The Wee Heavy, more commonly referred to as a Scotch Ale, is a deliciously malty beer. The Wee Heavy originated in Scotland and continues to be popular throughout the world. In this article, I’ll walk you through my Wee Heavy/Scotch Ale BIAB Recipe.
What is a Wee Heavy?
As mentioned before, a Wee Heavy may be better known as a Scotch Ale. This is due to its place of origin, Scotland. A Wee Heavy is dark in color, very malty, and has respectable strength 6.5-10% ABV. Hop character should be minimal in this style with the majority of the focus on malty richness.
The 2015 BJCP Guideline for 17C: Wee Heavy reads as follows, “Rich, malty, dextrinous, and usually caramel-sweet, these beers can give an impression that is suggestive of a dessert. Complex secondary malt and alcohol flavors prevent a one-dimensional quality. Strength and maltiness can vary, but should not be cloying or syrupy.”
I very much like their descriptor of a ‘dessert’ as this is what drinking a well brewed Wee Heavy often feels like to me.
An interesting debate that I found while reading about this style was on the use of hops in Scotland. Given that Scottish styles generally use fewer hops, this was assumed to be due to the fact that hops were not native to Scotland. However, there seems to be sufficient evidence that Scotland would regularly import hops from various countries for use in beer.
If you’ve been reading this website for any amount of time, you know I love my brewing books! I highly recommend the Scotch Ale (Classic Beer Style Series Book 8) for more details!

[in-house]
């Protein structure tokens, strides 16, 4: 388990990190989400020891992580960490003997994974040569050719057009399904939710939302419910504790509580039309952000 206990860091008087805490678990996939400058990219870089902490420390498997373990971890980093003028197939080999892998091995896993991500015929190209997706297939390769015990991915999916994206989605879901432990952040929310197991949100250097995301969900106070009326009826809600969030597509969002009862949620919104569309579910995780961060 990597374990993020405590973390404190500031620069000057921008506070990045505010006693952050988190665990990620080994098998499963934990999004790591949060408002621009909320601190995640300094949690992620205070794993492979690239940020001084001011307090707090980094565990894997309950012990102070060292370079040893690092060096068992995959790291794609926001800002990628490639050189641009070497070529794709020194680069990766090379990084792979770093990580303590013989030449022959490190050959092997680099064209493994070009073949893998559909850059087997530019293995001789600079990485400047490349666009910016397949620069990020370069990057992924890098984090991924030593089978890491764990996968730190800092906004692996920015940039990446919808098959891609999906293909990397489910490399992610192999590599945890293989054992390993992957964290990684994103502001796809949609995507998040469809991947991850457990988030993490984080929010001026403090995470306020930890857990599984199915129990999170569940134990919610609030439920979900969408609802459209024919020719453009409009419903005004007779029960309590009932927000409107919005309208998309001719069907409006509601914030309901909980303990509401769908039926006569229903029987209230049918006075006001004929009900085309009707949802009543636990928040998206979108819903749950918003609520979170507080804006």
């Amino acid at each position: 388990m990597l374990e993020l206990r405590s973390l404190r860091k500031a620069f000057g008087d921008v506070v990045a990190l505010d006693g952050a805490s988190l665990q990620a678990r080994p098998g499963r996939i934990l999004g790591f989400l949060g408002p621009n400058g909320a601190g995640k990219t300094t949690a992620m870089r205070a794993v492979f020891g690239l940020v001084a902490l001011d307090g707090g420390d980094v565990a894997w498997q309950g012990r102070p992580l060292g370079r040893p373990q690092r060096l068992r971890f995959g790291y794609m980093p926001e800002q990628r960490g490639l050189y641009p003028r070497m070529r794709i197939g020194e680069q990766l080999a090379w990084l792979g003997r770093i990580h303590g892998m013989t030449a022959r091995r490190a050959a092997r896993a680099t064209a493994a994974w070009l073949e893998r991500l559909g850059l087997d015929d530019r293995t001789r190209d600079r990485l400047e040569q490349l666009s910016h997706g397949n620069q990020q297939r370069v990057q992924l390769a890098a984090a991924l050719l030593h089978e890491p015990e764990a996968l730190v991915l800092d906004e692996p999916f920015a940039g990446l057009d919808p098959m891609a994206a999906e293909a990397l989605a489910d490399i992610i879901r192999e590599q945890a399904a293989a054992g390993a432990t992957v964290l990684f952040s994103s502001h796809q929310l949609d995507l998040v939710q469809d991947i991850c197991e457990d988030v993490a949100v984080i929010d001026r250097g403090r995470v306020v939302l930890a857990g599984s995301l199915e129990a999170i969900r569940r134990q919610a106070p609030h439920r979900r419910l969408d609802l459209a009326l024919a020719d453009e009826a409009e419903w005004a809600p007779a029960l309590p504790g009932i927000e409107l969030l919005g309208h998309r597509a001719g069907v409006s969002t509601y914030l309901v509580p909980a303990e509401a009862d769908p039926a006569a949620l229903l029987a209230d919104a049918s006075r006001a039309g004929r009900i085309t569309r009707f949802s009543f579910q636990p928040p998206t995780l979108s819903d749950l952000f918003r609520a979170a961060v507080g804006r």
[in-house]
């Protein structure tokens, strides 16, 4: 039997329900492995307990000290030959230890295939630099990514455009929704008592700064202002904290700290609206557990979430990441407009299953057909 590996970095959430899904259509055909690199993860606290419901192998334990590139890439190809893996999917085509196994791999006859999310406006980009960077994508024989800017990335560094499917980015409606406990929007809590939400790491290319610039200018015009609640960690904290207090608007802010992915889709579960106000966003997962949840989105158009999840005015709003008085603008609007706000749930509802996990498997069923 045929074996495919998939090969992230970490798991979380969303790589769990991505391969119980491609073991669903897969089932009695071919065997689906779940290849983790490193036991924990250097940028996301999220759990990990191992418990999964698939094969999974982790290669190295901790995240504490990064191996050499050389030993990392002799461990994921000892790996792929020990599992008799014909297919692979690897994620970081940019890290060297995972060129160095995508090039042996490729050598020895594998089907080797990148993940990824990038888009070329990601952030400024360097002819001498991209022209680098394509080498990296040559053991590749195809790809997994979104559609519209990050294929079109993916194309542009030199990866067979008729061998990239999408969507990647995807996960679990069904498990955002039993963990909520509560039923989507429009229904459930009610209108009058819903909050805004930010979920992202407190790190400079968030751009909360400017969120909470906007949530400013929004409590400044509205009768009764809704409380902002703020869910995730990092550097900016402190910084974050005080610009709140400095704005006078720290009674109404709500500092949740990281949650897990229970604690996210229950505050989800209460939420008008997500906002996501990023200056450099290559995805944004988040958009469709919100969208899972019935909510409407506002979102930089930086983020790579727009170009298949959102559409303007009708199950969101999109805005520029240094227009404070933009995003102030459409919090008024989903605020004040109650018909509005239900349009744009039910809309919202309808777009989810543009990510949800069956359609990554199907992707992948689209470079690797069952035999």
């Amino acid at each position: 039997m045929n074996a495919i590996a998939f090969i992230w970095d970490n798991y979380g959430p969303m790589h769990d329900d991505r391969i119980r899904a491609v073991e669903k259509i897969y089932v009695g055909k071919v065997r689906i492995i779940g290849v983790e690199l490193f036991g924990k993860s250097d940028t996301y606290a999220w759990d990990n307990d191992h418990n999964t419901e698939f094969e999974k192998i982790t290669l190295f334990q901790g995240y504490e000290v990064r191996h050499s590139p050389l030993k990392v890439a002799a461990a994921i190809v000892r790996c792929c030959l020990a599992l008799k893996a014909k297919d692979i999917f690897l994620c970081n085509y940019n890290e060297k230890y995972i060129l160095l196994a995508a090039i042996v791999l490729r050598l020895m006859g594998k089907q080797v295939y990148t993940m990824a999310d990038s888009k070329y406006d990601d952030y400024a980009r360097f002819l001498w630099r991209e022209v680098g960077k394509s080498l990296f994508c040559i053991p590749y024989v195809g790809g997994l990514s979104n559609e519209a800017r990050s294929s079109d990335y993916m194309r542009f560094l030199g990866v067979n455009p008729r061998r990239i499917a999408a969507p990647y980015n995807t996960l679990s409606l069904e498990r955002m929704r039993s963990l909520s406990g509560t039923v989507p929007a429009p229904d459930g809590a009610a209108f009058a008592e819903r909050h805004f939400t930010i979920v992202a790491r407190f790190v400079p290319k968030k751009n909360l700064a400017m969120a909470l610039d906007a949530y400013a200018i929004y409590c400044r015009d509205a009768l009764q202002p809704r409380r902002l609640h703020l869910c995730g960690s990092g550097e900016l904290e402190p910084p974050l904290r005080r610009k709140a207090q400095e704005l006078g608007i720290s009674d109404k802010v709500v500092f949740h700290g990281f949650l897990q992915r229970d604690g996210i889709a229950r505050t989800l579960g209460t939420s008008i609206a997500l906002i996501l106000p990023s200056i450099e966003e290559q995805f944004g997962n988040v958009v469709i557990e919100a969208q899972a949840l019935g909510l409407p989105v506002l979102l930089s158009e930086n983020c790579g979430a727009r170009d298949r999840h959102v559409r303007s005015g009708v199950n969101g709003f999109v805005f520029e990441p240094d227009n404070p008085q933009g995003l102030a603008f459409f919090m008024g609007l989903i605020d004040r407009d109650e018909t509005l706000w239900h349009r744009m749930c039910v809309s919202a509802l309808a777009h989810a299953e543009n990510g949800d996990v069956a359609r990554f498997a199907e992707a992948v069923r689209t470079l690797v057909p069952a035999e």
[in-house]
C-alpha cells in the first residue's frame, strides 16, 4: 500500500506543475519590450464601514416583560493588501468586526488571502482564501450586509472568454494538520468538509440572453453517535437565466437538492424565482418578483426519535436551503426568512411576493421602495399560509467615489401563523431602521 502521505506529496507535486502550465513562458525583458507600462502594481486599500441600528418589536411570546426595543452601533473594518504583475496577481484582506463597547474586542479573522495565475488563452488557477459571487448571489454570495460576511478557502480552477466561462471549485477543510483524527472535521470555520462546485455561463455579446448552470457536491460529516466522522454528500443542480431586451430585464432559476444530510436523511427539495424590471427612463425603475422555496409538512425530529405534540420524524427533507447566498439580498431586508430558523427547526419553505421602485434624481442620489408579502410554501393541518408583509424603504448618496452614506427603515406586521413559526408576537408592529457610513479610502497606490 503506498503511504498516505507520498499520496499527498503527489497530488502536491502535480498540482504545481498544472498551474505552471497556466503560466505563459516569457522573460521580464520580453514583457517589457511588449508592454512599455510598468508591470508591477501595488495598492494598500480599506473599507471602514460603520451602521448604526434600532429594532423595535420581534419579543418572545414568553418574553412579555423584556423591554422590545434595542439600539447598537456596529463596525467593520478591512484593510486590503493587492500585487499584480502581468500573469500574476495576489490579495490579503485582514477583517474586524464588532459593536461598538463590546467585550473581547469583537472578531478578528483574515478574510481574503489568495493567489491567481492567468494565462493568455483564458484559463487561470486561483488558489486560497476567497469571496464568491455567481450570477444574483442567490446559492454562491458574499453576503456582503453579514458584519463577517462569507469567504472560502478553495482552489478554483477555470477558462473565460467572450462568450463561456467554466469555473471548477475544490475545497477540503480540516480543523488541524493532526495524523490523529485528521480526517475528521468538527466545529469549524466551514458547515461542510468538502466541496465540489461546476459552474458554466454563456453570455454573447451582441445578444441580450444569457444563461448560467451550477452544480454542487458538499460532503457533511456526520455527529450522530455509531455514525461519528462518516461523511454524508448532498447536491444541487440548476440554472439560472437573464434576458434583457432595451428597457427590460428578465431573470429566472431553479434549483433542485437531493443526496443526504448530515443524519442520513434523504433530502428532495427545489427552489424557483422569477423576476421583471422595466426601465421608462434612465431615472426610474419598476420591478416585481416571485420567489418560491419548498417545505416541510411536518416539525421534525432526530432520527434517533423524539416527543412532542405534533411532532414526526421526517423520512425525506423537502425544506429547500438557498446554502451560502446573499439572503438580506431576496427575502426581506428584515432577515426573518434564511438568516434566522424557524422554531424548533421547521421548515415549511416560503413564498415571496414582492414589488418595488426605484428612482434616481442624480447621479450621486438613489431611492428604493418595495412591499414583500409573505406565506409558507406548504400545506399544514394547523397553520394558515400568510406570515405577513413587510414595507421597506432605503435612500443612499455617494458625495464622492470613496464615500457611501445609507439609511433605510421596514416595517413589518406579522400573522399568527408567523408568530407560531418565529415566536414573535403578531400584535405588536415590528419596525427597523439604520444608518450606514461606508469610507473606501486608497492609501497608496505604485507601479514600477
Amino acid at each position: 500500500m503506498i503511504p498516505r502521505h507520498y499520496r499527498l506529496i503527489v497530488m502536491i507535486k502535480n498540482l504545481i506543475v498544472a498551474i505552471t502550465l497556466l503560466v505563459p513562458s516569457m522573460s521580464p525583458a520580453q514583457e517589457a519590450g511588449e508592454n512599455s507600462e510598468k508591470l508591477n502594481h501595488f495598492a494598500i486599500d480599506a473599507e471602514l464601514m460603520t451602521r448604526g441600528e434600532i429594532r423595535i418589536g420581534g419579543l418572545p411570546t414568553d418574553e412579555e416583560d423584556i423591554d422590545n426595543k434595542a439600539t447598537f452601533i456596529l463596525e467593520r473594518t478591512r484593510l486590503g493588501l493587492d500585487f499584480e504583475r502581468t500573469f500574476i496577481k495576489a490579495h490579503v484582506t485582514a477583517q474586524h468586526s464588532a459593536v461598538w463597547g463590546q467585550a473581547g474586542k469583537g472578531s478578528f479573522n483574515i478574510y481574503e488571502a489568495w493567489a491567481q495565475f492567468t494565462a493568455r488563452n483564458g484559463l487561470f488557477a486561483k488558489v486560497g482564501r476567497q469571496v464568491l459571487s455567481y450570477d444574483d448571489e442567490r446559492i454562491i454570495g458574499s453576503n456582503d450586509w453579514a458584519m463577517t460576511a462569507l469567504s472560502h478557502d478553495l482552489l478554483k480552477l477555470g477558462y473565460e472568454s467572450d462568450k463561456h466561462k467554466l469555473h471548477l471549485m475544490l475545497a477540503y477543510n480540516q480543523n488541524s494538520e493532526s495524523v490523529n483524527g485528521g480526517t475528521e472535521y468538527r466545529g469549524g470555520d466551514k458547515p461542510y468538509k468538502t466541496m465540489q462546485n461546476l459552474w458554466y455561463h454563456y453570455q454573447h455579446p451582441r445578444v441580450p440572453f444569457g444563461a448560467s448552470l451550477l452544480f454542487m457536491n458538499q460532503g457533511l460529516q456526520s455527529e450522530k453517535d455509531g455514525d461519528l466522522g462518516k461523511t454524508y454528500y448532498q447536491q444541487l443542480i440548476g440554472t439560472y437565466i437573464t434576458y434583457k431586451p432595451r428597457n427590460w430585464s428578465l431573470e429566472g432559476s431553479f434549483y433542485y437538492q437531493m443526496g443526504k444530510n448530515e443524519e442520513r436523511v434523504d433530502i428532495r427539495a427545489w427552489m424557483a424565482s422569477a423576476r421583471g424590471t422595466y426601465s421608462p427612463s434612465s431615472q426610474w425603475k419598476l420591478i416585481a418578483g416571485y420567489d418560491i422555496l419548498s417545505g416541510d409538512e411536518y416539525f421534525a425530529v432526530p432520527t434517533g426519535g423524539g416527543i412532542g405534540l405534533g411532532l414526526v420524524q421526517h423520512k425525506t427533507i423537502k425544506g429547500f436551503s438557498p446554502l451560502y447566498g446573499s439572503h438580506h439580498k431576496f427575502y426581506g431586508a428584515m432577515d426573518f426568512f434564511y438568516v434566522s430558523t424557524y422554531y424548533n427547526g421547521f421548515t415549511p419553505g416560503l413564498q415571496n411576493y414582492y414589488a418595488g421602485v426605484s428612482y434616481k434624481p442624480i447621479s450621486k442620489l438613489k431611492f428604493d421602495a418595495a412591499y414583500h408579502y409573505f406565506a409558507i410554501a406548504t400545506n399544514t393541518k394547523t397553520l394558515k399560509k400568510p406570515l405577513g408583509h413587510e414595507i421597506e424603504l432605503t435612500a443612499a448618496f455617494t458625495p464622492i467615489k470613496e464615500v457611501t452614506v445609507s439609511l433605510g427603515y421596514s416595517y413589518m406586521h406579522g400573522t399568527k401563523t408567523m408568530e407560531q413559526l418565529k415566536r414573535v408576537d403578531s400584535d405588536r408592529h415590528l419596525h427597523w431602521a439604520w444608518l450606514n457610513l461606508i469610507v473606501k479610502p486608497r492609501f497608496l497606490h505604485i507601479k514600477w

Each one of these Classic Beer Styles books I’ve read have been great. My goal is to slowly get through the whole series!
How to Brew a Good Wee Heavy
One of the first things I should advise against is using peat malt in your Wee Heavy. Using peat malt to obtain a smokiness in Scottish Ales became popular with homebrewers and commercial brewers. This is not traditional of Scottish brewing and is considered a fault in this style, however.
In both the ‘flavor’ and ‘aroma’ section of the BJCP guideline, they say that “peat smoke is innapropriate”. They then go on to say, “Peated malt is absolutely not traditional”. So it goes without saying further, if you’re brewing for competition or to match the style, don’t use peat malt!
That said, the focus should be on the malt in this style. Though many popular styles today use hops out the wazoo, it is important to keep hopping to a minimum in the Wee Heavy. English hops such as Fuggle, Target, Challenger, or East Kent Goldings should be used in the Wee Heavy.
Most of the grain bill should be made up of a well-modified pale malt such as Maris Otter. You do want additions of roasted malt as well as Crystal/Caramel for color/sweetness.
Water profile should be on the softer side.
To obtain further caramelization, many brewers choose to either perform a prolonged boil or to do a separate wort ‘reduction’.
I chose to perform a reduction or caramelization of a portion of the wort during the boil as well as a 90 minute boil. I simply removed 16oz (473.2mL) of the wort and placed it in a separate pot. This pot was boiled alongside the main wort. This should result in a darker, caramelized, stickier wort to be added back to the main wort. Stop boiling the wort to be caramelized before you get to the ‘candy’ stage of reduction.
This recipe is for a 1.5 gallon BIAB batch. It can be scaled up as much as you need to for a larger BIAB or all-grain batch!